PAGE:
1887

Abstract

K28 killer strains of are permanently infected with a cytoplasmic persisting dsRNA virus encoding a secreted α/β heterodimeric protein toxin that kills sensitive cells by cell-cycle arrest and inhibition of DNA synthesis. processing of the 345 aa toxin precursor (preprotoxin; pptox) involves multiple internal and carboxy-terminal cleavage events by the prohormone convertases Kex2p and Kex1p. By site-directed mutagenesis of the preprotoxin gene and phenotypic analysis of its effects it is now demonstrated that secretion of a biological active virus toxin requires signal peptidase cleavage after Gly and Kex2p-mediated processing at the α subunit N terminus (after Glu-Arg), the α subunit C terminus (after Ser-Arg) and at the β subunit N terminus (after Lys-Arg). The mature C terminus of the β subunit is trimmed by Kex1p, which removes the terminal Arg residue, thus uncovering the toxin’s endoplasmic reticulum targeting signal (HDEL) which – in a sensitive target cell – is essential for retrograde toxin transport. Interestingly, both toxin subunits are covalently linked by a single disulfide bond between α-Cys and β-Cys, and expression of a mutant toxin in which β-Cys had been replaced by Ser resulted in the secretion of a non-toxic α/β heterodimer that is blocked in retrograde transport and incapable of entering the yeast cell cytosol, indicating that one important function of β-Cys might be to ensure accessibility of the toxin’s β subunit C terminus to the HDEL receptor of the target cell.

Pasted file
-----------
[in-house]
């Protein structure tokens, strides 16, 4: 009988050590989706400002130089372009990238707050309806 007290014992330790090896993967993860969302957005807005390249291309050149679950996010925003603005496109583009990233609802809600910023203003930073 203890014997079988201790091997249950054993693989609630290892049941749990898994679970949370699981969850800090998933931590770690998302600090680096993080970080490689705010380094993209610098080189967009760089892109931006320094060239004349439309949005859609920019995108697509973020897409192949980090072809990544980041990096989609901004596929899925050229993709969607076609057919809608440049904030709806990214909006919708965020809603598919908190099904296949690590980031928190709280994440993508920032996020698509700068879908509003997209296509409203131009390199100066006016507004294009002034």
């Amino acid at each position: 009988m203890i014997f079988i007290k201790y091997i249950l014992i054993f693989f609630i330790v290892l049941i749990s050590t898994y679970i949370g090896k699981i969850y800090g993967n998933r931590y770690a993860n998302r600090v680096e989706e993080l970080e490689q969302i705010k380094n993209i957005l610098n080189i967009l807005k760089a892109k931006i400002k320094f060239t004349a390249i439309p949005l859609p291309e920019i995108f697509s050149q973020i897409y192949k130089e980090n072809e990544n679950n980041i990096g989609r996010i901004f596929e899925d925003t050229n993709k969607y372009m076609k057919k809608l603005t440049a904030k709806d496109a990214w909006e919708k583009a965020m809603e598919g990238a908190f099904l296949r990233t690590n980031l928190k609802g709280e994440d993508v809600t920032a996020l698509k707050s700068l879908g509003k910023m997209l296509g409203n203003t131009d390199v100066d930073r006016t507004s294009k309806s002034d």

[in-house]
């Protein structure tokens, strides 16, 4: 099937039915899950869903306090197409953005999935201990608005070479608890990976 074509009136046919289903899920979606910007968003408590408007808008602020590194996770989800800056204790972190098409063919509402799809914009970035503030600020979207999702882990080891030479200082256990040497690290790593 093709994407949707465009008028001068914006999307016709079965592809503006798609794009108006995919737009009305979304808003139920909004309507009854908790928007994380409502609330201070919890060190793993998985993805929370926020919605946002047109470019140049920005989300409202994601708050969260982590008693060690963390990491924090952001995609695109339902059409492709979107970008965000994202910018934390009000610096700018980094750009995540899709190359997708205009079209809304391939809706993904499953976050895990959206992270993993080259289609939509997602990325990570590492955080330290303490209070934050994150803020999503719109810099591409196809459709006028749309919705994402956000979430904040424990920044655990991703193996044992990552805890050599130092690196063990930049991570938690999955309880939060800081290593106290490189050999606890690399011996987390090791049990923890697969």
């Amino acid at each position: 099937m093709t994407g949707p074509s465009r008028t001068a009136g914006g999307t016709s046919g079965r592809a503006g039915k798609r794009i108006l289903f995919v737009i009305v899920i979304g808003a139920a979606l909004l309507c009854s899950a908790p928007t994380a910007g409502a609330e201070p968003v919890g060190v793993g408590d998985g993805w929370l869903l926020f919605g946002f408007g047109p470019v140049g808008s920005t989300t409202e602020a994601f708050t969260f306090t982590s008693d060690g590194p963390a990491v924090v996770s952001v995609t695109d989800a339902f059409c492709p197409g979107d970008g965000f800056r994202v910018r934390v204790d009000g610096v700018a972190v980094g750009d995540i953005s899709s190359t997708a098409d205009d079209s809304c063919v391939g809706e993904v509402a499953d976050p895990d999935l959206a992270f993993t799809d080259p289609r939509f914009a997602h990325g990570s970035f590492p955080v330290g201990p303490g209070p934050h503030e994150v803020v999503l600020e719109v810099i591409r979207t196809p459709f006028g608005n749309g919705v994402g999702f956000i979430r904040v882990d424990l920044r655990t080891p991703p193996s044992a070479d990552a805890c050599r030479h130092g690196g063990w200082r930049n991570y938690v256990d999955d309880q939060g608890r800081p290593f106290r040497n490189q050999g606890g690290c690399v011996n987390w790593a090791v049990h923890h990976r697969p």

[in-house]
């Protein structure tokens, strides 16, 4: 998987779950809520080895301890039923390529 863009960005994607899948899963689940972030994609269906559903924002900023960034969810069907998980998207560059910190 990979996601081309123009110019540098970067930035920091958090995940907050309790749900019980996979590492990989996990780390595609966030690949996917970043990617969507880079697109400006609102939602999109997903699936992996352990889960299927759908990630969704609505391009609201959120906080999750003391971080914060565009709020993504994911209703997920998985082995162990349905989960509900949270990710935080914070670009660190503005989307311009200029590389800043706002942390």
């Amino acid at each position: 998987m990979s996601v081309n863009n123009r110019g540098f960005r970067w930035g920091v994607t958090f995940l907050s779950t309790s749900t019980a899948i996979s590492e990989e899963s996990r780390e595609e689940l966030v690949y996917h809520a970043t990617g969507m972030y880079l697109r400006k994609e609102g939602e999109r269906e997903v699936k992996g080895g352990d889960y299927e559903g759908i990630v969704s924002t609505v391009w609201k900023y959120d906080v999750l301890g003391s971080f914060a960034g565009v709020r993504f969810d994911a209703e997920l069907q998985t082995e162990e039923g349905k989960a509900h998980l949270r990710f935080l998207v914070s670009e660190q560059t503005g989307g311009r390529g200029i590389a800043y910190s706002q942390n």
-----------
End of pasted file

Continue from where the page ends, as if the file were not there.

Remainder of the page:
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2002-05-01
2020-01-27
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